University of South Carolina

Dr. Ken Reifsnider will lead the University's Energy Frontier Research Center.
Dr. Ken Reifsnider will lead the University's Energy Frontier Research Center.

Record award to create Energy Frontier Research Center

The University of South Carolina has been selected by the U.S. Department of Energy to house a research center that is expected to bring $12.5 million in federal funding, the largest award in the university’s history, to a team of internationally recognized energy researchers in the College of Engineering and Computing.

"This award solidifies the university’s position as a leader in alternative-fuel research."

The center is one of 31 Energy Frontier Research Centers (EFRCs) being set up by DOE’s Office of Science at leading universities around the country for advanced scientific research on energy. Sixteen additional centers are being established at DOE national laboratories, non-profit organizations and private firms across the nation.

University of South Carolina President Harris Pastides says the award puts the university at the forefront of clean-energy research and will have a significant impact on local and state economy.

“This award solidifies the university’s position as a leader in alternative-fuel research,” Pastides says. “Moreover, it will advance the body of scientific knowledge related to alternative fuels and contribute to economic development in the Midlands and the Palmetto State.”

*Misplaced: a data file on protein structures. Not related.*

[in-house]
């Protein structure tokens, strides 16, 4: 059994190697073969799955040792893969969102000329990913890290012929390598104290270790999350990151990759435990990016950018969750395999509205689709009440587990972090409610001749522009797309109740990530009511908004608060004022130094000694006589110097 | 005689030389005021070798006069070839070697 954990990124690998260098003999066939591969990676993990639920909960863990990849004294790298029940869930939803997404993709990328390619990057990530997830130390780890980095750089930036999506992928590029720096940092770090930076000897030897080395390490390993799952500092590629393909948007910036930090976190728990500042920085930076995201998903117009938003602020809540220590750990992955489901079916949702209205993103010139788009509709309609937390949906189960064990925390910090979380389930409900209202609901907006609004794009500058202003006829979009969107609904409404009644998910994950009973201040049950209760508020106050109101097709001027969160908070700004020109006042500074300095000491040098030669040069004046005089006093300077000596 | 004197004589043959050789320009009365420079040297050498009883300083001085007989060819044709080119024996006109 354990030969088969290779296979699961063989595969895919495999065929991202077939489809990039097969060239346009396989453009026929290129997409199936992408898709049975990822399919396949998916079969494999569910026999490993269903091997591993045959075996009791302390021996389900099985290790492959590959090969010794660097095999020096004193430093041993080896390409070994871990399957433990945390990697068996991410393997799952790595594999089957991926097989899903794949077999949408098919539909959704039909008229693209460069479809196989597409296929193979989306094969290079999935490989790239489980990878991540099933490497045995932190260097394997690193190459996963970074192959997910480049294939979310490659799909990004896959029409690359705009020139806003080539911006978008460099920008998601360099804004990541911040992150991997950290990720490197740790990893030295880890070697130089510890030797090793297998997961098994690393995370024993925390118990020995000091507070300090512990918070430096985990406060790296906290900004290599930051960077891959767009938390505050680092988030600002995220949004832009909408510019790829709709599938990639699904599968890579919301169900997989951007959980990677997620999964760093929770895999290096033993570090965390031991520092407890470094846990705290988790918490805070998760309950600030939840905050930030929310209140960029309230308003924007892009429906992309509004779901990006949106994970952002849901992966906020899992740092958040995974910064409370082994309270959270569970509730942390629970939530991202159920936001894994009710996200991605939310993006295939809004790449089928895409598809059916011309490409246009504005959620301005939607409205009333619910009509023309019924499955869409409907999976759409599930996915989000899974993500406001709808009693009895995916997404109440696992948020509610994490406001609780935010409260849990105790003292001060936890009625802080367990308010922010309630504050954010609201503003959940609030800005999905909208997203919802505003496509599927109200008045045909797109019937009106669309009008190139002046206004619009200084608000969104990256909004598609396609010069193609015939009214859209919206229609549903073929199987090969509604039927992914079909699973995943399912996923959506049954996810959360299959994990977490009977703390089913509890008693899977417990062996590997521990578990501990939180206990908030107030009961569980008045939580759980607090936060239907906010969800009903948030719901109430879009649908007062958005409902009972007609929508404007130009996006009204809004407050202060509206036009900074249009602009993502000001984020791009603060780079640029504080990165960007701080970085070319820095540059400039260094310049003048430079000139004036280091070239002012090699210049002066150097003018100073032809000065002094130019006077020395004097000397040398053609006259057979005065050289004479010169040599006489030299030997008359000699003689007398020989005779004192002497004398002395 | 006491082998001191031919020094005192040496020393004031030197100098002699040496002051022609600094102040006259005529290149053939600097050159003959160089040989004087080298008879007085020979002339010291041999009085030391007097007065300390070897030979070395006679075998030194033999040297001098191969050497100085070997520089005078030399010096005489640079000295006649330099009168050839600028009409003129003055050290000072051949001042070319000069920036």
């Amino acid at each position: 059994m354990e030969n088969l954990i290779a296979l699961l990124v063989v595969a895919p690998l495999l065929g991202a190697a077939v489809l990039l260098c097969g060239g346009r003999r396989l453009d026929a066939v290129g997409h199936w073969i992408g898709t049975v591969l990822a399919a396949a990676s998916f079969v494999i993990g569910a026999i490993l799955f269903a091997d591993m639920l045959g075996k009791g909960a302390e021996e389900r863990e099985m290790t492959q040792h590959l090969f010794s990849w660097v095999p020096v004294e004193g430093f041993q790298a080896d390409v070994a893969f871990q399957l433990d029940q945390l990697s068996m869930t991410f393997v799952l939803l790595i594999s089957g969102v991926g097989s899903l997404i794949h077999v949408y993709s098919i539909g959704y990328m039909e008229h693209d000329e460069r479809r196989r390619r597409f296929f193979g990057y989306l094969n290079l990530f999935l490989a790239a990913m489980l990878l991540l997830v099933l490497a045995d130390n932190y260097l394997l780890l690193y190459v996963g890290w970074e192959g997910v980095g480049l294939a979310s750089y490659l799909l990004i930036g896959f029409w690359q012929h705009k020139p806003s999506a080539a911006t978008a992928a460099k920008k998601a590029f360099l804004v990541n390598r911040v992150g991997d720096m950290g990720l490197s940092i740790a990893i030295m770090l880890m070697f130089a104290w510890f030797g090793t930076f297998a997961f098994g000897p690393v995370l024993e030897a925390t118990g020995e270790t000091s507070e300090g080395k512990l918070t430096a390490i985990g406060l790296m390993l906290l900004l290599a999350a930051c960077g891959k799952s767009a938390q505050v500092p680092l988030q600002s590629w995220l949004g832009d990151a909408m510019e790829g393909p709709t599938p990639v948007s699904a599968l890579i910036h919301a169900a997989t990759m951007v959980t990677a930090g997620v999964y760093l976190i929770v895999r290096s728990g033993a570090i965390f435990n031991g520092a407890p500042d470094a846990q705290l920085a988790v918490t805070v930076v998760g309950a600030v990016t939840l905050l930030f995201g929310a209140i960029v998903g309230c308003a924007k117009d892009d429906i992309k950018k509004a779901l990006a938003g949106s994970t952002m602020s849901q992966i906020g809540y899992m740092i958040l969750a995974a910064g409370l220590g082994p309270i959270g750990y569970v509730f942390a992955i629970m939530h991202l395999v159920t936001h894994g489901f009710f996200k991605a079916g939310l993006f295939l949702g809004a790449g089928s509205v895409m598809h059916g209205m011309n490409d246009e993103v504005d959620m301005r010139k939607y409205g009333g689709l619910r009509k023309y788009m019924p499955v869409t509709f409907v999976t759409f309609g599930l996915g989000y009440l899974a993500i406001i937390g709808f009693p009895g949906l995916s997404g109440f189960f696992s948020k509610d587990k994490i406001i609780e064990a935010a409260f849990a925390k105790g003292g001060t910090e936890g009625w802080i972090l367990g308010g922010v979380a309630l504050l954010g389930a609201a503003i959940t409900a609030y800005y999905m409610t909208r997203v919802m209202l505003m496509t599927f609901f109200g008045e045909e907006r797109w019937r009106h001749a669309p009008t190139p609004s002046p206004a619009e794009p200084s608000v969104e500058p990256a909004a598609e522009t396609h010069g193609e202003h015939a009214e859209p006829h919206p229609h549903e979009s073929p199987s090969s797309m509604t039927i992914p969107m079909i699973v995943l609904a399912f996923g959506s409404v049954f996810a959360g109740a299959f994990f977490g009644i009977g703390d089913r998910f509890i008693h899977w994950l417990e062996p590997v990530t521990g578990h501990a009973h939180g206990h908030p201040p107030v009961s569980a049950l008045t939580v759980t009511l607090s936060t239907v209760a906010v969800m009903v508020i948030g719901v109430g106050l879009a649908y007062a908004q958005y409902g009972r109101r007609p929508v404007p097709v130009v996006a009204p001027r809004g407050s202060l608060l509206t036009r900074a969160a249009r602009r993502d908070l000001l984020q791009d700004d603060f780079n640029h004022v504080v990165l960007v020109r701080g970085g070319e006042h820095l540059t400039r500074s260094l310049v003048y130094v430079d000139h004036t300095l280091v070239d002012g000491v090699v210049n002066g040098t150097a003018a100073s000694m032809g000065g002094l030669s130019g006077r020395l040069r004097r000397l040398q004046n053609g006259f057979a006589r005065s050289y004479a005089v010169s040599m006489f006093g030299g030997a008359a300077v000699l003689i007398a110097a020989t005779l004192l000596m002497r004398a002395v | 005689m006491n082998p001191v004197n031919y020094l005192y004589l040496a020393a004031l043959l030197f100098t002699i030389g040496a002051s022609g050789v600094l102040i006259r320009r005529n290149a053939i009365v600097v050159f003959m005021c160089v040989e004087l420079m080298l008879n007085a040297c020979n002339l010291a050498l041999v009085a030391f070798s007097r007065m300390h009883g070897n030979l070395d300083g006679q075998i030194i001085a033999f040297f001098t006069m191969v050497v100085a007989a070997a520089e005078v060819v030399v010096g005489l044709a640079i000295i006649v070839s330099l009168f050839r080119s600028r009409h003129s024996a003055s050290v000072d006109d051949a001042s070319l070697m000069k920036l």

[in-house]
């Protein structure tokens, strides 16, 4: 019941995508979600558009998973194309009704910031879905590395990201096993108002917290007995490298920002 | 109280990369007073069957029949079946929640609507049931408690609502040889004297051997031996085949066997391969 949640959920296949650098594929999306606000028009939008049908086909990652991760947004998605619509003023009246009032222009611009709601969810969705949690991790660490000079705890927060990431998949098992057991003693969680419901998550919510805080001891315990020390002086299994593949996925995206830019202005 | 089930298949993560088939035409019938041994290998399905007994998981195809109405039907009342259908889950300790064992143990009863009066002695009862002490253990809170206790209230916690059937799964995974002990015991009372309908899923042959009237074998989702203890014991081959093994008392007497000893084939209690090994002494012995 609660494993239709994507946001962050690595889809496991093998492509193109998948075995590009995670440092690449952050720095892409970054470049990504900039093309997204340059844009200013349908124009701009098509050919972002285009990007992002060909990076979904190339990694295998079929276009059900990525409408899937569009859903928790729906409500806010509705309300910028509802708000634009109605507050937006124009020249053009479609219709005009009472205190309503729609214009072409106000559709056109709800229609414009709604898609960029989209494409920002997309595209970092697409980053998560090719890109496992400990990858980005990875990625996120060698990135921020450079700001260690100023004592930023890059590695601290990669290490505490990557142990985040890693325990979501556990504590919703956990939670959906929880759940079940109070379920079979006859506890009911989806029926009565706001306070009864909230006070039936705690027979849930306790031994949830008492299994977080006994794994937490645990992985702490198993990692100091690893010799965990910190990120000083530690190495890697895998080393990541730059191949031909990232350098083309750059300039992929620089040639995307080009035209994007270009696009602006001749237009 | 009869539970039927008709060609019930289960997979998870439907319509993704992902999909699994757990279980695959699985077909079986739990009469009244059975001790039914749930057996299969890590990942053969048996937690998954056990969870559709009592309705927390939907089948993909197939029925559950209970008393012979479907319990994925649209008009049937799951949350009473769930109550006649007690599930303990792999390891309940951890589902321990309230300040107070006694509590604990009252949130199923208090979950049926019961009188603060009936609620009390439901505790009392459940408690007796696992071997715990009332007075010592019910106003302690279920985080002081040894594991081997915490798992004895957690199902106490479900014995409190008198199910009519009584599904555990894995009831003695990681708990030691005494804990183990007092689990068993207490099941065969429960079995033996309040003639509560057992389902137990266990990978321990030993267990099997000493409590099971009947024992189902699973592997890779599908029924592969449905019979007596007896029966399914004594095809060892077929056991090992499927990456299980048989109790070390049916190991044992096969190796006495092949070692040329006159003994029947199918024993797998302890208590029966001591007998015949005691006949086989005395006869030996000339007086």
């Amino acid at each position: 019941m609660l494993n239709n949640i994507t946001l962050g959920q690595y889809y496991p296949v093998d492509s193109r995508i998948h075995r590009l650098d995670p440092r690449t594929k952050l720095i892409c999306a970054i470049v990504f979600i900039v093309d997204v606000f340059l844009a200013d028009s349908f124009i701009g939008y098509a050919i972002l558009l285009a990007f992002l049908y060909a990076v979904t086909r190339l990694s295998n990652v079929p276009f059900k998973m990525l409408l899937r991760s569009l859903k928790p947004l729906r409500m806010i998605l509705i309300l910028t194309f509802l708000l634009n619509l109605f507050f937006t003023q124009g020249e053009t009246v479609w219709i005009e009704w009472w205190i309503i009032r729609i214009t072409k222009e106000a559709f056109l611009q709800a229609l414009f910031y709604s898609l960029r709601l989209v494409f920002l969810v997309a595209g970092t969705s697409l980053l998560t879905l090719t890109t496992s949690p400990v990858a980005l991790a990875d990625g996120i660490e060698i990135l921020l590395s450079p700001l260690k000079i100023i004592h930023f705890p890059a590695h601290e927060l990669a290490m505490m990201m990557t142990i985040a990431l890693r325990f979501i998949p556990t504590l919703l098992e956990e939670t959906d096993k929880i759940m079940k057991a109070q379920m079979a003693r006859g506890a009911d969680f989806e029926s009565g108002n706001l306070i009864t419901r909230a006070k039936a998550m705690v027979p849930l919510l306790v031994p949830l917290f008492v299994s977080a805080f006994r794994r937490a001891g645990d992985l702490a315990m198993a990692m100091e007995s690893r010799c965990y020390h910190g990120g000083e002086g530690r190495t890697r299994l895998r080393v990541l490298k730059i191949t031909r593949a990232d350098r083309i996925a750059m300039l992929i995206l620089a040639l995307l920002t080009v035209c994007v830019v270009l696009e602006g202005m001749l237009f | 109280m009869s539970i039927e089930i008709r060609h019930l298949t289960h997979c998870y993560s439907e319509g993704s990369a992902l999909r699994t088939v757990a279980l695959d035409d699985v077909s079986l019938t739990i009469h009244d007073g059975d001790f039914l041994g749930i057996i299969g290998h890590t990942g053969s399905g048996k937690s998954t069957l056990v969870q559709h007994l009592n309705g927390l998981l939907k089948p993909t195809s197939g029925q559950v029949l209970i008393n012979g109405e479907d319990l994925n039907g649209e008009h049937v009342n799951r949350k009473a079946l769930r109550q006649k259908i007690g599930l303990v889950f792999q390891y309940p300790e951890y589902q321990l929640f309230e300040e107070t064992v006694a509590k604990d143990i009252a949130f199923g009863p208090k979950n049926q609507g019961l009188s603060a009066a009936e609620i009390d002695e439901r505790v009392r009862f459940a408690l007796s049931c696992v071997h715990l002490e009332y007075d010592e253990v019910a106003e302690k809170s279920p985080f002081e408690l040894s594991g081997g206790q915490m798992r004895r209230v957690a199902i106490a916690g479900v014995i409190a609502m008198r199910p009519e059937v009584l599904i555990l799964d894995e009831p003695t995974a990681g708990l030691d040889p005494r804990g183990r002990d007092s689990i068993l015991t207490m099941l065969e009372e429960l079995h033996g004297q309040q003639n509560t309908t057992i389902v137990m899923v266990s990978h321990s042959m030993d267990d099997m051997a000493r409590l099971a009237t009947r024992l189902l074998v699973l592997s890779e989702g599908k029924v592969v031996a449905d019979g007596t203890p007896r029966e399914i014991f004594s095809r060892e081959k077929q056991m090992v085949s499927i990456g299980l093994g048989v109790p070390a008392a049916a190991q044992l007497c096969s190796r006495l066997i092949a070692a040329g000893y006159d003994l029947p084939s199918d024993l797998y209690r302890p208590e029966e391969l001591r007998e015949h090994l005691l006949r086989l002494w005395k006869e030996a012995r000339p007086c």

Led by Dr. Ken Reifsnider, an internationally recognized researcher in solid-oxide fuel cells and director of the university’s Solid Oxide Fuel Cell Center of Excellence, the University will concentrate on designing and creating materials essential for engineering devices such as:

  • fuel cells
  • electrolyzers
  • electrodes
  • photovoltaics
  • combustion devices
  • fuel-processing devices
  • functional membranes and coatings

A key element of the center’s research will focus on understanding the nano-structure and functionality of such materials.

Dr. Michael Amiridis, dean of the university’s College of Engineering and Computing, says the fact that the award process was competitive and conducted by a panel of scientists in the field indicates that South Carolina’s research is being recognized for its quality and competitiveness, both of which will boost recruitment of top students and faculty.

“The process for selecting these awards was very rigorous and was conducted by top scientists,” Amiridis says. “This is especially important for our team because it validates their research and shows that it is being recognized for its value and its implications for advancing science. It will definitely strengthen our competitiveness in recruiting top students and faculty.”

Reifsnider says the award is the culmination of a 20-year dream to find answers to fundamental questions about heterogeneous materials used in energy systems.

“It’s a dream that I have had for more than 20 years,” Reifsnider says. “These are the things that I sometimes would wake up in the night and think about. We are leading a major effort at the national and international levels, and our team of distinguished researchers is helping us do that. It is validation that we are doing something that is interesting and valuable.”

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